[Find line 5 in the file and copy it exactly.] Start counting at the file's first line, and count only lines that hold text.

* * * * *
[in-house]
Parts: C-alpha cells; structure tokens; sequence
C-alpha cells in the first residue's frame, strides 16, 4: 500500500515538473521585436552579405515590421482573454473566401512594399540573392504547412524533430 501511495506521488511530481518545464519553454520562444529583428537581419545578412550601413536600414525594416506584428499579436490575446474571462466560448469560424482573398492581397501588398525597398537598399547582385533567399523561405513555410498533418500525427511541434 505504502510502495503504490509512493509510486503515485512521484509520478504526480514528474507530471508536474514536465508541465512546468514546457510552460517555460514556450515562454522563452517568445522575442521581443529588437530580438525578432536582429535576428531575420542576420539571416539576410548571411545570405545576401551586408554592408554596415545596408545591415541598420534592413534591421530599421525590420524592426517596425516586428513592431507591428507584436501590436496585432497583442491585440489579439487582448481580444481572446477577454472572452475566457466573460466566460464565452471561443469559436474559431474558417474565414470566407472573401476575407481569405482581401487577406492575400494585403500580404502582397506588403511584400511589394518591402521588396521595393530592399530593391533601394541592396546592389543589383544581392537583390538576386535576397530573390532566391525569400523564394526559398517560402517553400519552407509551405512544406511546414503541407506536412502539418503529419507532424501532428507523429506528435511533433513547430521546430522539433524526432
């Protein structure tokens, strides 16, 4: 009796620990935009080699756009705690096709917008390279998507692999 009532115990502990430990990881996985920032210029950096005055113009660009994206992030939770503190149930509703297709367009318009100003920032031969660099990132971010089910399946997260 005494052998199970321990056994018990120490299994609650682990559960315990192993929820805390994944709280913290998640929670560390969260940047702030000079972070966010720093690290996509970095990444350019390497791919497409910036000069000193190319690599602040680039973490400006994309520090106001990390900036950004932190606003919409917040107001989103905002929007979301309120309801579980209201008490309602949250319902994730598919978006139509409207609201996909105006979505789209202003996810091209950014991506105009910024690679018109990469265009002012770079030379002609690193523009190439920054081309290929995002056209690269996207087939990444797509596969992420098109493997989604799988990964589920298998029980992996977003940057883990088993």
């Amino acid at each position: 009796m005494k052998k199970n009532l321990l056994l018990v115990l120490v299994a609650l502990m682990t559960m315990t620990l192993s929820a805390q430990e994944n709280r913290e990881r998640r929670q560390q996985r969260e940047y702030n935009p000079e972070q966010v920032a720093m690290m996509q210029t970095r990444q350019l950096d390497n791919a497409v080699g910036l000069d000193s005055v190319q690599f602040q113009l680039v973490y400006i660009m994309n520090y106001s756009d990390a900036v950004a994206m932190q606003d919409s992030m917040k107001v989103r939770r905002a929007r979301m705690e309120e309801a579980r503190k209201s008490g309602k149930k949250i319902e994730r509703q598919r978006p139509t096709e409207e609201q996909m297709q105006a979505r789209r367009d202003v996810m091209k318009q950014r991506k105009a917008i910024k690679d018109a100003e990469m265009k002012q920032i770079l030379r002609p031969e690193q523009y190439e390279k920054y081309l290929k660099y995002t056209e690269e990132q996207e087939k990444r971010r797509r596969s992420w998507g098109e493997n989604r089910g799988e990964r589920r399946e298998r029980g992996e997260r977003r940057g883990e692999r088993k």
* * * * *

């Amino acid at each position: 009796m005494k052998k199970n009532l321990l056994l018990v115990l120490v299994a609650l502990m682990t559960m315990t620990l192993s929820a805390q430990e994944n709280r913290e990881r998640r929670q560390q996985r969260e940047y702030n935009p000079e972070q966010v920032a720093m690290m996509q210029t970095r990444q350019l950096d390497n791919a497409v080699g910036l000069d000193s005055v190319q690599f602040q113009l680039v973490y400006i660009m994309n520090y106001s756009d990390a900036v950004a994206m932190q606003d919409s992030m917040k107001v989103r939770r905002a929007r979301m705690e309120e309801a579980r503190k209201s008490g309602k149930k949250i319902e994730r509703q598919r978006p139509t096709e409207e609201q996909m297709q105006a979505r789209r367009d202003v996810m091209k318009q950014r991506k105009a917008i910024k690679d018109a100003e990469m265009k002012q920032i770079l030379r002609p031969e690193q523009y190439e390279k920054y081309l290929k660099y995002t056209e690269e990132q996207e087939k990444r971010r797509r596969s992420w998507g098109e493997n989604r089910g799988e990964r589920r399946e298998r029980g992996e997260r977003r940057g883990e692999r088993k």